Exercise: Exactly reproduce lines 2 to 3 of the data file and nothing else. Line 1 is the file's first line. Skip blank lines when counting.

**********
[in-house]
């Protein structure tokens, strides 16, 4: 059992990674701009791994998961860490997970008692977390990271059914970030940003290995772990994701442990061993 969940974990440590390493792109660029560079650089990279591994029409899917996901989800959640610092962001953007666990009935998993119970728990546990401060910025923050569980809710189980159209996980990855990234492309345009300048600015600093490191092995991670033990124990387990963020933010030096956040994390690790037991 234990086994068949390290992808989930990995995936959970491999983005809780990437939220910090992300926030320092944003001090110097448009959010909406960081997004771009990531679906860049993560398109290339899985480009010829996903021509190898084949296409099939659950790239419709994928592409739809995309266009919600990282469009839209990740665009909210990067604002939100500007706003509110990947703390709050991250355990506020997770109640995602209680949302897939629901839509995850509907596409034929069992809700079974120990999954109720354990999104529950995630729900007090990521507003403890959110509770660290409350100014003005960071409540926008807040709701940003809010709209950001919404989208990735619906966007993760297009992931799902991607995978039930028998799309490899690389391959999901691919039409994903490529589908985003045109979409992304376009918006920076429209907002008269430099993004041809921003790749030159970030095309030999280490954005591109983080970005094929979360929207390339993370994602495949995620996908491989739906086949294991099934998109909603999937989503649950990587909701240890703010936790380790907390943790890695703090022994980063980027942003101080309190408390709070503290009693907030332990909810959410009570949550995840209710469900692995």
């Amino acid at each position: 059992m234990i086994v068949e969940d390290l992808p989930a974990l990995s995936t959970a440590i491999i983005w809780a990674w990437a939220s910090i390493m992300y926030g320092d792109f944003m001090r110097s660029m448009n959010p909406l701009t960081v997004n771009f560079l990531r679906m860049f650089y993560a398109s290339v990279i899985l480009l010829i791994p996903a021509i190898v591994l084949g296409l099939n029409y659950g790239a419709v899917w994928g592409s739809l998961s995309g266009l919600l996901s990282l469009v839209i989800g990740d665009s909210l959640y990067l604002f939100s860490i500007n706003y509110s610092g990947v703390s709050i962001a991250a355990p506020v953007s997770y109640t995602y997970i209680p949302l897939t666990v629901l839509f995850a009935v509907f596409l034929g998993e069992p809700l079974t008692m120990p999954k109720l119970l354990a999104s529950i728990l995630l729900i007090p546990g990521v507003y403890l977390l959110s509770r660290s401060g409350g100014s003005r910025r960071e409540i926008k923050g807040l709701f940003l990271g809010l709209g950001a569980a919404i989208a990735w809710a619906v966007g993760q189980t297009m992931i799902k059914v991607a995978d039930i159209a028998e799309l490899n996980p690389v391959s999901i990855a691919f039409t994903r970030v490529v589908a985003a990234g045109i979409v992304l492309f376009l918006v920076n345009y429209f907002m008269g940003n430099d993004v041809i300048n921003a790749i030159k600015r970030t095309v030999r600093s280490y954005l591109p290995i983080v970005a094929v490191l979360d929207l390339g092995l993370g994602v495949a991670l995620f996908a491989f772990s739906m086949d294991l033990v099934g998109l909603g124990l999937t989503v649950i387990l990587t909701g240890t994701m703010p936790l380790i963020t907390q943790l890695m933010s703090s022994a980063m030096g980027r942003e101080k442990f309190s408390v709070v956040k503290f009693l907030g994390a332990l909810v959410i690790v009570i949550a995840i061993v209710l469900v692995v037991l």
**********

């Protein structure tokens, strides 16, 4: 059992990674701009791994998961860490997970008692977390990271059914970030940003290995772990994701442990061993 969940974990440590390493792109660029560079650089990279591994029409899917996901989800959640610092962001953007666990009935998993119970728990546990401060910025923050569980809710189980159209996980990855990234492309345009300048600015600093490191092995991670033990124990387990963020933010030096956040994390690790037991 234990086994068949390290992808989930990995995936959970491999983005809780990437939220910090992300926030320092944003001090110097448009959010909406960081997004771009990531679906860049993560398109290339899985480009010829996903021509190898084949296409099939659950790239419709994928592409739809995309266009919600990282469009839209990740665009909210990067604002939100500007706003509110990947703390709050991250355990506020997770109640995602209680949302897939629901839509995850509907596409034929069992809700079974120990999954109720354990999104529950995630729900007090990521507003403890959110509770660290409350100014003005960071409540926008807040709701940003809010709209950001919404989208990735619906966007993760297009992931799902991607995978039930028998799309490899690389391959999901691919039409994903490529589908985003045109979409992304376009918006920076429209907002008269430099993004041809921003790749030159970030095309030999280490954005591109983080970005094929979360929207390339993370994602495949995620996908491989739906086949294991099934998109909603999937989503649950990587909701240890703010936790380790907390943790890695703090022994980063980027942003101080309190408390709070503290009693907030332990909810959410009570949550995840209710469900692995």
């Amino acid at each position: 059992m234990i086994v068949e969940d390290l992808p989930a974990l990995s995936t959970a440590i491999i983005w809780a990674w990437a939220s910090i390493m992300y926030g320092d792109f944003m001090r110097s660029m448009n959010p909406l701009t960081v997004n771009f560079l990531r679906m860049f650089y993560a398109s290339v990279i899985l480009l010829i791994p996903a021509i190898v591994l084949g296409l099939n029409y659950g790239a419709v899917w994928g592409s739809l998961s995309g266009l919600l996901s990282l469009v839209i989800g990740d665009s909210l959640y990067l604002f939100s860490i500007n706003y509110s610092g990947v703390s709050i962001a991250a355990p506020v953007s997770y109640t995602y997970i209680p949302l897939t666990v629901l839509f995850a009935v509907f596409l034929g998993e069992p809700l079974t008692m120990p999954k109720l119970l354990a999104s529950i728990l995630l729900i007090p546990g990521v507003y403890l977390l959110s509770r660290s401060g409350g100014s003005r910025r960071e409540i926008k923050g807040l709701f940003l990271g809010l709209g950001a569980a919404i989208a990735w809710a619906v966007g993760q189980t297009m992931i799902k059914v991607a995978d039930i159209a028998e799309l490899n996980p690389v391959s999901i990855a691919f039409t994903r970030v490529v589908a985003a990234g045109i979409v992304l492309f376009l918006v920076n345009y429209f907002m008269g940003n430099d993004v041809i300048n921003a790749i030159k600015r970030t095309v030999r600093s280490y954005l591109p290995i983080v970005a094929v490191l979360d929207l390339g092995l993370g994602v495949a991670l995620f996908a491989f772990s739906m086949d294991l033990v099934g998109l909603g124990l999937t989503v649950i387990l990587t909701g240890t994701m703010p936790l380790i963020t907390q943790l890695m933010s703090s022994a980063m030096g980027r942003e101080k442990f309190s408390v709070v956040k503290f009693l907030g994390a332990l909810v959410i690790v009570i949550a995840i061993v209710l469900v692995v037991l």